The Law

Megan's Law, signed into law by President Clinton in 1996, extended the Sexual Offender (Jacob Wetterling) Act of 1994 that required persons convicted of sex crimes against children to notify local law enforcement of any change of address or employment after release from custody.

With the Jacob Wetterling Act states have the discretion to disseminate registration information to the public, but dissemination was not required. That changed with Megan’s Law.

Megan’s Law required law enforcement agencies to release information about registered sex offenders that law enforcement deems relevant to protecting the public.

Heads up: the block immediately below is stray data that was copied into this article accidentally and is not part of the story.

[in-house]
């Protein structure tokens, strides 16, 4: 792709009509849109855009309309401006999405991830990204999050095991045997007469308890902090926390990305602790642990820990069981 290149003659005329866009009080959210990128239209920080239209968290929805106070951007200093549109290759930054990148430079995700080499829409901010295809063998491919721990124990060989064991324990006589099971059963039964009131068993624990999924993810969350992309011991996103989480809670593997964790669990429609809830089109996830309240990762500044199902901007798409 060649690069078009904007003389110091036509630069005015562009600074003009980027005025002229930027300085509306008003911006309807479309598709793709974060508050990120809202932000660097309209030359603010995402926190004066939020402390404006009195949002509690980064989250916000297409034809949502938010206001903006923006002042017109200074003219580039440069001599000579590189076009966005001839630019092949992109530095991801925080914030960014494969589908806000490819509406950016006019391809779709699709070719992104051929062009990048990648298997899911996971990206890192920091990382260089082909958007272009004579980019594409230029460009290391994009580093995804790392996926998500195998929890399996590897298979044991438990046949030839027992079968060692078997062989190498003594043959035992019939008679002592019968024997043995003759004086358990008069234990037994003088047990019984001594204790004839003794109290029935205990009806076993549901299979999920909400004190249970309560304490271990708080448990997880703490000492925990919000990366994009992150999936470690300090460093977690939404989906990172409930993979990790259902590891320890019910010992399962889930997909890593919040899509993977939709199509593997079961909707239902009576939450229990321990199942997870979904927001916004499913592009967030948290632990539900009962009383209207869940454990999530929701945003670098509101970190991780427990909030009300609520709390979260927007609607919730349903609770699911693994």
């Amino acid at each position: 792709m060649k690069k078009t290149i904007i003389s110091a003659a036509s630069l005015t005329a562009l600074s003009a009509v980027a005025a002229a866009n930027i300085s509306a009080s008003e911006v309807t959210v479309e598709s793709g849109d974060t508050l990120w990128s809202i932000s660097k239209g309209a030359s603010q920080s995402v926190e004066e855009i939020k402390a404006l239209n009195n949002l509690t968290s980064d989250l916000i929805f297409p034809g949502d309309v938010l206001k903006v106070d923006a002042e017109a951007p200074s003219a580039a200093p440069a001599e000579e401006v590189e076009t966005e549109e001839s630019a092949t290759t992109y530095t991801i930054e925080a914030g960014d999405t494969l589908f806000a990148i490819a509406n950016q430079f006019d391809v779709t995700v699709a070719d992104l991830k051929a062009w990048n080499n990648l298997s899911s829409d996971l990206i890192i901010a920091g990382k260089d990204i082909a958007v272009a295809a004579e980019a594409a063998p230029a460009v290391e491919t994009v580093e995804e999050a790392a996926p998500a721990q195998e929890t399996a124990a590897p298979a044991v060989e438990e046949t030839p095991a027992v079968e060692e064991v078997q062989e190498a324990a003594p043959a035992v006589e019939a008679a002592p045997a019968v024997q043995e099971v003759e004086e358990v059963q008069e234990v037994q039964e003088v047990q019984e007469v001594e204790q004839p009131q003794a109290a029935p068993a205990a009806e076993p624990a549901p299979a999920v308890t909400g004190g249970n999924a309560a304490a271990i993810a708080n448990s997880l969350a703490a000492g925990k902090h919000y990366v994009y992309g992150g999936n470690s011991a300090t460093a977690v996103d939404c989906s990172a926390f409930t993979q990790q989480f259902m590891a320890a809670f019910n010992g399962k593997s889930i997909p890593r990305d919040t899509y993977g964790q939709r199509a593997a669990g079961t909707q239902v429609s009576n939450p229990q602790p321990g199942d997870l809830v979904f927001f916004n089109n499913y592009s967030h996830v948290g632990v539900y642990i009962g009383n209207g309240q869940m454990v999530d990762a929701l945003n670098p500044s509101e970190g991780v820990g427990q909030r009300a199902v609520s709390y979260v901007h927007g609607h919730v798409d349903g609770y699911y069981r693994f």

Identify Sex Offenders Near You

Megan's Law:

  • assists law enforcement in investigations,
  • establishes legal grounds to hold known offenders,
  • deters sex offenders from committing new offenses and
  • offers citizens information they can use to protect children from victimization.

While the contents of state sex offender registries are public records and you have the right to see them, access is often difficult. Often, you must know the name of the individual for which you are looking and, in many states, you must go to your local police station and complete an information request form. In some states, there are fees and search limits. Many states now maintain web sites, but these often have limited functionality.